Tiffany Wildlife Area at the heart of the Lower Chippewa River Basin is a natural wonderland where sloughs and old river meanders create a soggy maze of ephemeral ponds and wetlands along the river. From soaring riverside bluffs where eagles nest to swampy deeps that harbor night herons, bitterns and egrets, this area provides a wealth of habitats, that change character with every few-foot variation of elevation.
90 minutes north of LaCrosse, it is part of the Audubon Great River Birding Trail because it attracts nearly every species of bird found in Wisconsin.
A mere 3 miles wide and 14 miles long, this dense mix of woods, swamp, sloughs, winding water and flood plain flat land has been called The Everglades of the Midwest. You won’t site any gators in there but you might see deer, turkey, the endangered Massasauga Rattlesnake, the threatened Blanding’s Turtle , the Bald Eagle, a gray wolf, beaver, otter, muskrat, coyote or black bear.
Last Saturday, Wisconsin Wetlands Association arranged for 75 people to travel by antique open-air train eight miles along the river and deep into the Tiffany Wildlife Area’s environmental treasure trove. I signed up months ago and have been literally counting the days for this trip.
It was a bumpy and breezy ride on wooden plank seats of the no-frill cars built to haul rail road repair crews to their work sites. The little engine, powered by a Ford Pinto motor, chugged along at a peaceful pace on the way out, but at the end of the day we came hurtling back at a hang-on-tight 20 miles an hour.
Even on a cool day like Saturday, the mosquitoes reached plague proportions at long stops. (One of the train people said they were worse the week before.) But it was worth every bump and every bite to move through the 19,000-acre wetland preserve along the mighty Chippewa.
The Chippewa falls 1,300 feet along its course to the Mississippi, which makes it something of a greased skid for water. The hard-charging river moves about a third more cubic feet of water per second than the Wisconsin River, and it moves it faster. For much of its length, the Chippewa is a wild river with 5-6 times more eagles than people living along its shores. (Canoeists and kayakers take note.)
- Backpacker Magazine calls the Tiffany Wildlife Area “one of the Badger State’s best-kept secrets.
- Tiffany is now the largest remaining intact flood-plain forest in the Midwest.
- Nature Conservancy has named it one of the top water basins to protect in the U.S.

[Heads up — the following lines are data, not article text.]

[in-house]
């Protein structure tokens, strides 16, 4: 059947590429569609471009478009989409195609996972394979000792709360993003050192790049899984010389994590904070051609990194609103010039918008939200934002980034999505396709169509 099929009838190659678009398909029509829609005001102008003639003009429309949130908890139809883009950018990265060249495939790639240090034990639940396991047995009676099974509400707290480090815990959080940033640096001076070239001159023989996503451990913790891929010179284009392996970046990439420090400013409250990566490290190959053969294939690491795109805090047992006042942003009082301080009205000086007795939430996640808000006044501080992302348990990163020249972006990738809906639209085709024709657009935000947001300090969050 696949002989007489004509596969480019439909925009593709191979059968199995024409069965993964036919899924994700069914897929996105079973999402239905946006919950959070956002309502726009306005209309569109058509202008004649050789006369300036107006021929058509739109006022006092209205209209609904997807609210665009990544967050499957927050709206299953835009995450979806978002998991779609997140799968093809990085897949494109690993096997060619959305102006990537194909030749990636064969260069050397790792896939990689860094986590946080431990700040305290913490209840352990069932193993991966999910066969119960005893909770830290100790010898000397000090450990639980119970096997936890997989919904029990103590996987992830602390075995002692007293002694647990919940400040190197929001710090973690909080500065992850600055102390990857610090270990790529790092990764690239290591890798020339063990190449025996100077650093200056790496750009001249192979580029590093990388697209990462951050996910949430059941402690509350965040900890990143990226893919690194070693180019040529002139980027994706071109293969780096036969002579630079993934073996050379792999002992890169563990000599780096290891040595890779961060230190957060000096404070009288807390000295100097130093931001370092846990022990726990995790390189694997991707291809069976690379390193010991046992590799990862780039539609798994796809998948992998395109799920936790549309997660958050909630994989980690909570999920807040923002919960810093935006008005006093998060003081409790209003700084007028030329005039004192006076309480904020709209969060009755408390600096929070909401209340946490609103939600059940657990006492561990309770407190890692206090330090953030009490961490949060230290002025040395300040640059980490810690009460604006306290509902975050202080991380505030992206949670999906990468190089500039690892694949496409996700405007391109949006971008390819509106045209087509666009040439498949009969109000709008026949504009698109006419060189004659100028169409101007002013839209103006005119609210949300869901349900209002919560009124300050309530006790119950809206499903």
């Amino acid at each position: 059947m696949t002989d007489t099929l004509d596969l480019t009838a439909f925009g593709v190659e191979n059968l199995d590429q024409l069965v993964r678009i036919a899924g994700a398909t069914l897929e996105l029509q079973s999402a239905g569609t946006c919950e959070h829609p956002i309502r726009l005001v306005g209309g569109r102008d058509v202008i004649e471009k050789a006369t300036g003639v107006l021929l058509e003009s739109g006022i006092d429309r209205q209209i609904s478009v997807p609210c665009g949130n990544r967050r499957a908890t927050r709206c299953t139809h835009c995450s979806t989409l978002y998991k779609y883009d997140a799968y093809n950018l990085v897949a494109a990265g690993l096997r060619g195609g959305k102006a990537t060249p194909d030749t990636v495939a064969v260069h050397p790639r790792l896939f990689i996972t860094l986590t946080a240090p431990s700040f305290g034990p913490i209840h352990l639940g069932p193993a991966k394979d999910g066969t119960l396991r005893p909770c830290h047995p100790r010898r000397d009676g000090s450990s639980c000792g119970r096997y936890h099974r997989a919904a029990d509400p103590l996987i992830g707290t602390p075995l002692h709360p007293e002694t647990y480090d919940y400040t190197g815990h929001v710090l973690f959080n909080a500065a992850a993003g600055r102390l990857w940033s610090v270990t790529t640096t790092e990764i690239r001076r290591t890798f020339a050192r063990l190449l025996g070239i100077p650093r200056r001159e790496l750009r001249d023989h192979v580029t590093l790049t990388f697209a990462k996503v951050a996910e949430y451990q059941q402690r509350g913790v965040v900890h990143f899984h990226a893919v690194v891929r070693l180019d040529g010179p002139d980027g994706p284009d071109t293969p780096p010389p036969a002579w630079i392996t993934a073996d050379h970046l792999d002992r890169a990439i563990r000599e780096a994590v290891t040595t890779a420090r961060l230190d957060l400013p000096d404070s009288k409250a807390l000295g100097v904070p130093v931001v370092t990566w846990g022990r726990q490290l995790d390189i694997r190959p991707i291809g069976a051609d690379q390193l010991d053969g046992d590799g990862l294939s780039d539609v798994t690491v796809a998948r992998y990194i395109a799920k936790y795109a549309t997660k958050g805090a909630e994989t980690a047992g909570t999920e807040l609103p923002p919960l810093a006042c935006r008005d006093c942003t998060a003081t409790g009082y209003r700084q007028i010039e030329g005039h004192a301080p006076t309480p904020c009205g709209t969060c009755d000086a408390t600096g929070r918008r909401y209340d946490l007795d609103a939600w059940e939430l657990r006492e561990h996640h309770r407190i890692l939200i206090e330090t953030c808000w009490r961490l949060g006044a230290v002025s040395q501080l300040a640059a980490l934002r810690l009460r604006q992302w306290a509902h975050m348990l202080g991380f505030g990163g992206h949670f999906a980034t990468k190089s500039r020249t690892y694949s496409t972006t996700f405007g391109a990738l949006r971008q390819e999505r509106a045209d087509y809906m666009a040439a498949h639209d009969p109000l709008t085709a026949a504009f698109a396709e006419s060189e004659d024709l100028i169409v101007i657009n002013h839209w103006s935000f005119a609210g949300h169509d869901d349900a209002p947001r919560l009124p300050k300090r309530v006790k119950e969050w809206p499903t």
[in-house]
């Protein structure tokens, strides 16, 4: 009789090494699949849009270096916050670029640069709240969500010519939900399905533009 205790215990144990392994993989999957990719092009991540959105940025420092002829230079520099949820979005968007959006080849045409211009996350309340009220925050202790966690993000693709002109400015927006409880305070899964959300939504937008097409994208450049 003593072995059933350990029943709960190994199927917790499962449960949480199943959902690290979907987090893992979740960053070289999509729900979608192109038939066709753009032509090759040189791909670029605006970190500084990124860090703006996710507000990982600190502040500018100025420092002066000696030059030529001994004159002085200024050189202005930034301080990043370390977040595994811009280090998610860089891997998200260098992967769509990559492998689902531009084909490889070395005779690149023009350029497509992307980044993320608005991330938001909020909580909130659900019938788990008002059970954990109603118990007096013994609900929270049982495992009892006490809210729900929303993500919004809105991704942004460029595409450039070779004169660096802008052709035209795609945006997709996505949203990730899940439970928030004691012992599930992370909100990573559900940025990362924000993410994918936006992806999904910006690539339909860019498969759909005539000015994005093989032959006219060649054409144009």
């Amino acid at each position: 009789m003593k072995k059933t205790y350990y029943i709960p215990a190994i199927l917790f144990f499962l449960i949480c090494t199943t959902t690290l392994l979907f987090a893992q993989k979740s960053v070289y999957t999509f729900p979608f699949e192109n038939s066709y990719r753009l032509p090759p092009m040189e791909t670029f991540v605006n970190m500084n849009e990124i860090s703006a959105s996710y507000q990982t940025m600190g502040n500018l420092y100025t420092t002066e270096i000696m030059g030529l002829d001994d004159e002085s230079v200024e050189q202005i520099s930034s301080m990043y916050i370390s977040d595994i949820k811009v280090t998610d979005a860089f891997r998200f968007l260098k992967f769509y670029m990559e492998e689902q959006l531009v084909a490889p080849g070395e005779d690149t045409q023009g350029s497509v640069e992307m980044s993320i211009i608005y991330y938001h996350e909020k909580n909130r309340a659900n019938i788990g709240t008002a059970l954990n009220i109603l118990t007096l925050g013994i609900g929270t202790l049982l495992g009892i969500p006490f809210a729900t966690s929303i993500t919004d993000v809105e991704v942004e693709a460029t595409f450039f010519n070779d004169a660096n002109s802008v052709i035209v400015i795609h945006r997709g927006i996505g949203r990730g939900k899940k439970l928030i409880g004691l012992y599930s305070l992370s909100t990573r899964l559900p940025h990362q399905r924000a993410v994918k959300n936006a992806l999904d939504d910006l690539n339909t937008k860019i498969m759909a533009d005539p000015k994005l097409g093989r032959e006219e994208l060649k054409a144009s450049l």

- Wisconsin Wetlands Association lists it as one of 100 Wetland Gems in the state.
The Wisconsin DNR has owned this soggy, bottom land since 1946. H.O. Tiffany logged it between 1920 and 1940. Several families tried to farm its fertile but easily-flooded flat places till the mid 1930s. They would set their milk cans by the track, and the train would pick them up and deliver them to a dairy down the line. Then the new lock and dam system on the Mississippi made the land too wet for “productive use.
Since then, the DNR has been struggling to manage the many valuable ecosystems that have regenerated here. Its flood-plain prairies and savannas are rare because most flat land in the state is being farmed. It also protects one of the largest, bottom land, closed canopy forest preserves left, which is an important habitat for many birds.
According to Brent Weaver, DNR forester, a master plan is now in place to try to preserve the many soggy habitats that sit side by side. The Lower Chippewa River Basin Conservation Fund accepts donations to maintain this plan.
Tiffany is a special site with special rules. Motor vehicles are not allowed, and regular trails are not maintained. That means one of the best ways to see it is catching a ride on one of the frequent train trips scheduled by various environmental groups each summer. (check the list.) The train enthusiasts and naturalists have evolved a truly symbiotic relationship at Tiffany.
The track was laid in 1882 and hauled freight till 1982. Originally the cars were loaded with timber because the vast log rafts floated down the rivers couldn’t keep up with how fast forests were being felled.
The line closed down after one too many derailments, and nature moved back in with the kind of enthusiasm that rich, bottom land inspires in the plant kingdom.
Then, in 1995, several former railroaders and rail fans got permission to reopen 8 miles of track. It was a Herculean task to clear the railway, where some pretty good-sized trees and every other type of opportunistic vegetation had taken serious root.
But they did it. This is taking the concept of RE-USE to a very high level. I am grateful to the Chippewa Valley Motor Car Association and its 23 families in the club who keep this bit of rail road history alive and a offer a wild ride for those of us unable to paddle or wade into this wonderful, rich bottom land.